This module was developed for a graduate course in Instructional Design, taken in Fall 2016. The intended audience for this module are undergraduate college students. This module can be embedded into an instructor’s undergraduate course, or be used as a stand alone. This module is designed for both librarians and faculty to integrate into the teaching of information literacy skills. Below is the introductory video, one of two videos, designed for the module.
I designed this module help learners understand how academics sustain discourse through publication of research, and how citations and attribution enable the scholarly conversations to move forward through time. Specifically, the project takes the threshold concept, “Scholarship as Conversation”, from the Association of College and Research Libraries (ACRL) Framework for Information Literacy and make a usable praxis-based online module. Part of the project was developing a data visualization of researcher institutions that could work with assessments geared towards the follow learning objectives:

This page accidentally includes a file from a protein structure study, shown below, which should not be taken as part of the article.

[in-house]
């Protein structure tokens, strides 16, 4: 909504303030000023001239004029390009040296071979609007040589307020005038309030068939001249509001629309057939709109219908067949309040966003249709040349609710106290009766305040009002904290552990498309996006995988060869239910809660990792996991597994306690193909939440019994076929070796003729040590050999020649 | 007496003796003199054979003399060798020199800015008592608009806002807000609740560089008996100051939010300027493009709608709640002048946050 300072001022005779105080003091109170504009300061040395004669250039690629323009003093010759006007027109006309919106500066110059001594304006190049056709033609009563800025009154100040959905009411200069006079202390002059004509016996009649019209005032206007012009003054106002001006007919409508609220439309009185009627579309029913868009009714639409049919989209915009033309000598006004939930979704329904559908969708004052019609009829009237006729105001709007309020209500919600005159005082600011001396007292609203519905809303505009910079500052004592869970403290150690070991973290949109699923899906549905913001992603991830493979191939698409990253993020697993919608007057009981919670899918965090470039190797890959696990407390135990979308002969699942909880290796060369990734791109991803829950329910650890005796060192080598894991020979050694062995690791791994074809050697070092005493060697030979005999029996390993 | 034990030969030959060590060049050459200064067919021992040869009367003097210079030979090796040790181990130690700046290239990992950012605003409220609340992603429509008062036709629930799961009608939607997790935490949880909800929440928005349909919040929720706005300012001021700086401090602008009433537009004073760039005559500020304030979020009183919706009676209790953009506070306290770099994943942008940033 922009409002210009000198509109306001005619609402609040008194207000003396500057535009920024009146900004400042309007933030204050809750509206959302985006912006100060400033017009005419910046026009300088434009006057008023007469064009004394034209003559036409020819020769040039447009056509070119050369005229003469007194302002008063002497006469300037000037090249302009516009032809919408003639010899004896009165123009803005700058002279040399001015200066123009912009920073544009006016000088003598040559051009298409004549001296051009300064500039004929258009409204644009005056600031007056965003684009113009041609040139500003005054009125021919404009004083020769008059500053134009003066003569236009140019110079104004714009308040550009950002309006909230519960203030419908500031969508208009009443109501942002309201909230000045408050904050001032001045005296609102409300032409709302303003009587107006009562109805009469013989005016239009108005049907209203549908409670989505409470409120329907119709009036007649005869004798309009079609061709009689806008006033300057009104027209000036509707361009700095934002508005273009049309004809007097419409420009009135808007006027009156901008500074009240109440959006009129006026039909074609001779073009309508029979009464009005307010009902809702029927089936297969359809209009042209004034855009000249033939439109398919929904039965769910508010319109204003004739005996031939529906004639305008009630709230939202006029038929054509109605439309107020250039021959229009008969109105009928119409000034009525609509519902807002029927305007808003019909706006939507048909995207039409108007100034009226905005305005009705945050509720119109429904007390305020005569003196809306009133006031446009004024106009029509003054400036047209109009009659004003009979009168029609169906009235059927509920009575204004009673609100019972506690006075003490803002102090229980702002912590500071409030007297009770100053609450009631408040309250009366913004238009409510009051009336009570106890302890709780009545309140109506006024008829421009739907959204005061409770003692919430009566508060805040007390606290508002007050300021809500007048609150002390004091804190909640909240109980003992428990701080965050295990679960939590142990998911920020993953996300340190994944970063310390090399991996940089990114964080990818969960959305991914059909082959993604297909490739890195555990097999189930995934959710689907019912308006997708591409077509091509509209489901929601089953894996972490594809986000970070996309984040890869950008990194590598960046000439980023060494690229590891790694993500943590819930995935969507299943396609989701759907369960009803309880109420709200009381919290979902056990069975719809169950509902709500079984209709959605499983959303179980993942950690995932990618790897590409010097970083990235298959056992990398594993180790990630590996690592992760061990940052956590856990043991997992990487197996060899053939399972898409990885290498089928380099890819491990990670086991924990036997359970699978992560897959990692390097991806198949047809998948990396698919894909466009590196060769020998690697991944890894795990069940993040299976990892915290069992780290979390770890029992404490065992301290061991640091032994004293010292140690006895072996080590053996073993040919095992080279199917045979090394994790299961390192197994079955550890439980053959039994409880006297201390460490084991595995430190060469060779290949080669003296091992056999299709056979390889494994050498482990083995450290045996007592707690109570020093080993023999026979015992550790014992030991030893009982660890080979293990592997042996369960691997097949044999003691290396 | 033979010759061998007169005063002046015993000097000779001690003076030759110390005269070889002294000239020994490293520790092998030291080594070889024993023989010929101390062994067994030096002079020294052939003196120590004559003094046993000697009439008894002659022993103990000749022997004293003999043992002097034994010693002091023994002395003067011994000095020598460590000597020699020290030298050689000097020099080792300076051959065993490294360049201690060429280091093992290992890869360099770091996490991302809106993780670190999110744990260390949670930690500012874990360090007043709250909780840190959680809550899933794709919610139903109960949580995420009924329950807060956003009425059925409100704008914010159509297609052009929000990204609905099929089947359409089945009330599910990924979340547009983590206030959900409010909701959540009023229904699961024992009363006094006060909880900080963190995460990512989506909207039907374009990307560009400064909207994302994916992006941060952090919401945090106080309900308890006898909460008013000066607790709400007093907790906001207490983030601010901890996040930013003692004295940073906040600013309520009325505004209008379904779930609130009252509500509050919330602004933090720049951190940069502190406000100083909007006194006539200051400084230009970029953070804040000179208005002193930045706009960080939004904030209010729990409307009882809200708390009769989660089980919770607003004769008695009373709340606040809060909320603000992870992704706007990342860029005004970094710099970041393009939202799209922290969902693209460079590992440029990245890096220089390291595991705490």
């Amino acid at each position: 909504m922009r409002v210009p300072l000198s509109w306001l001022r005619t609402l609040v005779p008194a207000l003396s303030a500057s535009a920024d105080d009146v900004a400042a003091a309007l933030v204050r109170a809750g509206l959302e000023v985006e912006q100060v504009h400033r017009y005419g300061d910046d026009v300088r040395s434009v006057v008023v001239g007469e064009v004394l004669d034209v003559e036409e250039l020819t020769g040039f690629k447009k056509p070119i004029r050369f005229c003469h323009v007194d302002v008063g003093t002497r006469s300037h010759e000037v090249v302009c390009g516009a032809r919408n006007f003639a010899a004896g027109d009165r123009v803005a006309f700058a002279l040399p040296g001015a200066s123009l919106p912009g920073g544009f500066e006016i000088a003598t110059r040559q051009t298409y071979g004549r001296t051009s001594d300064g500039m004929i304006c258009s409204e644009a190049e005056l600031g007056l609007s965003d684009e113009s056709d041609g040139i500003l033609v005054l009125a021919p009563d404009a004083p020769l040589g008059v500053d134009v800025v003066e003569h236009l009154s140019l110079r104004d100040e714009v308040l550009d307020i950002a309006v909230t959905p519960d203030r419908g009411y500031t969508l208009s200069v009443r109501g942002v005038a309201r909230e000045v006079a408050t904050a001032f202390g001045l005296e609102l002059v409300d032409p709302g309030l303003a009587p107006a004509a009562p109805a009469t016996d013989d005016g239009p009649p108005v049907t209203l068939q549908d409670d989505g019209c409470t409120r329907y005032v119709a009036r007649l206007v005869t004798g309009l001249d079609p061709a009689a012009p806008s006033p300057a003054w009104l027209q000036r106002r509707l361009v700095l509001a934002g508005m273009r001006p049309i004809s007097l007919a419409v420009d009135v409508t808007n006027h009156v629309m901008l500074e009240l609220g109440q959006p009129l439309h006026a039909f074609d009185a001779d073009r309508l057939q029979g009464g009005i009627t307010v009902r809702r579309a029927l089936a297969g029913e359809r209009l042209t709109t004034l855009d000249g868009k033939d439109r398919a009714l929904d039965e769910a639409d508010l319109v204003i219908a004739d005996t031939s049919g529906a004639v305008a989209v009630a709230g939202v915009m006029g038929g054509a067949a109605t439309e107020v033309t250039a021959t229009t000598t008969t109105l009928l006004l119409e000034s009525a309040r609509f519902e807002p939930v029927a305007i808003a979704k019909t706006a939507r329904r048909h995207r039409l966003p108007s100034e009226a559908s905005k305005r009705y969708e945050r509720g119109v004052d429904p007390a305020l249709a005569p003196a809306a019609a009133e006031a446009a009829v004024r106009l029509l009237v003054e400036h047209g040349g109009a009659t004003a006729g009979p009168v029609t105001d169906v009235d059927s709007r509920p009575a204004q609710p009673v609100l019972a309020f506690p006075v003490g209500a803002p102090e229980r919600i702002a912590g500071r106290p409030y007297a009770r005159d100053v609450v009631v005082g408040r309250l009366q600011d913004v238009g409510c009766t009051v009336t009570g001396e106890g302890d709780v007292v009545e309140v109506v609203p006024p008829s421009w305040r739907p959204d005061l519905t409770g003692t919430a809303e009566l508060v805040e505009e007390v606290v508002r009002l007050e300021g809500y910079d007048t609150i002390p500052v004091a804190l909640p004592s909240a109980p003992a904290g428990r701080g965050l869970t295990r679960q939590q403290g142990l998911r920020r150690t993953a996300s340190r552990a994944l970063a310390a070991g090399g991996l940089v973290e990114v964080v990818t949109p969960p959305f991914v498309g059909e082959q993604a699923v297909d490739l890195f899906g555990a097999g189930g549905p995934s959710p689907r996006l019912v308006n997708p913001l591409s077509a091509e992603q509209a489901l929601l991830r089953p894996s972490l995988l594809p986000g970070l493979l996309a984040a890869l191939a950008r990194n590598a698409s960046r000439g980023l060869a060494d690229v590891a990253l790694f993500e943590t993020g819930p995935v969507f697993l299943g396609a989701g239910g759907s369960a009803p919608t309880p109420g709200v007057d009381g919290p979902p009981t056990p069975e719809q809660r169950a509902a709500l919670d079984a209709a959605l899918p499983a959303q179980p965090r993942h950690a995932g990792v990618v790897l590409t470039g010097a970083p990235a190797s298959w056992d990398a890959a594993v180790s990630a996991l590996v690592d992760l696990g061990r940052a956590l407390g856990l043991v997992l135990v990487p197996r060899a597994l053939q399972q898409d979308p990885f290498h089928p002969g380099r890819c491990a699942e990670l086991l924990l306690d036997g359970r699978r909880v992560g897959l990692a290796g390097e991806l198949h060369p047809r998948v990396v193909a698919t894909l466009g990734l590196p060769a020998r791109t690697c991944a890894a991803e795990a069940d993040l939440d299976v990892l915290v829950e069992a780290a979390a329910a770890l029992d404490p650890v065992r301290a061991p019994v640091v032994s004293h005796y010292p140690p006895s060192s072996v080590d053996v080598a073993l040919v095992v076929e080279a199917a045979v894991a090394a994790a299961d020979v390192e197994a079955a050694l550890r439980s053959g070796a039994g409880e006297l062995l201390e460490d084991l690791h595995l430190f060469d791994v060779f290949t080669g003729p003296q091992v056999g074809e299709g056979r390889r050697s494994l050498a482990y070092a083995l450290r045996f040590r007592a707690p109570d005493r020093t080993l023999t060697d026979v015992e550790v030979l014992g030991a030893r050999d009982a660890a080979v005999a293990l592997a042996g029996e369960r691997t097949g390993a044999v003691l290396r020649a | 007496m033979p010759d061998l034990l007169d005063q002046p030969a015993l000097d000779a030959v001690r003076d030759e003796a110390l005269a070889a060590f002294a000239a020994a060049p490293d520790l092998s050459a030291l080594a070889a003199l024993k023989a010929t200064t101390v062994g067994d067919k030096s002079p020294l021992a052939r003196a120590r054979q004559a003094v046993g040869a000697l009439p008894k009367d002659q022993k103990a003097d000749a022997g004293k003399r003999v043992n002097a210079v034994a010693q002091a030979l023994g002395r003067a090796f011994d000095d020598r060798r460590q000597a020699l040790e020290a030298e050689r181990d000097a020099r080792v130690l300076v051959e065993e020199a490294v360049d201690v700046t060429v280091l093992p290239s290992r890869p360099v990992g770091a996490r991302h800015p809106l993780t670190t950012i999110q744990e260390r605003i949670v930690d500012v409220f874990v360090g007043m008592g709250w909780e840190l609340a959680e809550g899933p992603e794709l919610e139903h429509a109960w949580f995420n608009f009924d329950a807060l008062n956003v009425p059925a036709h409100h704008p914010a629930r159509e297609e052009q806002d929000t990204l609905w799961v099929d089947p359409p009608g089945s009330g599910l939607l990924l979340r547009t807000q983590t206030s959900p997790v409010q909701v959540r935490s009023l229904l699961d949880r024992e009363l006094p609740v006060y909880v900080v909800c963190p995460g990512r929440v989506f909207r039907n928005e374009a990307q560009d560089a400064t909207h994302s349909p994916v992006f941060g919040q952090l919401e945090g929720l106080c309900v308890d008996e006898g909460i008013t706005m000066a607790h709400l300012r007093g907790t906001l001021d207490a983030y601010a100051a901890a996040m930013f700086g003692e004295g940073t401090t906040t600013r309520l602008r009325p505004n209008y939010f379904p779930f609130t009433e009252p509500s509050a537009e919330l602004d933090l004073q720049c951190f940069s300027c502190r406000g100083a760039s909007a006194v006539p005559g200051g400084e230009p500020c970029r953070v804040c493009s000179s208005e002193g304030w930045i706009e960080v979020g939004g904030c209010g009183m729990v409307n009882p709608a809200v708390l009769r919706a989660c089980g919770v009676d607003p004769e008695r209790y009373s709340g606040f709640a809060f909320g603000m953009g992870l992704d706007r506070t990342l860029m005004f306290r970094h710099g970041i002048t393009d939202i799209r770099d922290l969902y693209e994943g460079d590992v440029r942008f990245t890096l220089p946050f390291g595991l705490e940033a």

- understand citations are how scholars communicate through publication;
- identify the contribution that particular articles, books, and other scholarly pieces make to disciplinary knowledge;
- recognize that a given scholarly work may not represent the only or even the majority perspective on the issue;
- recognize they are often entering into an ongoing scholarly conversation and not a finished conversation;
- cite the contributing work of others in their own information production;
- contribute to scholarly conversation at an appropriate level, such as local online community, guided discussion, undergraduate research paper or project, conference presentation/poster session.
Please feel free to reach out with with any ideas you may have to develop assessments around this data visualization.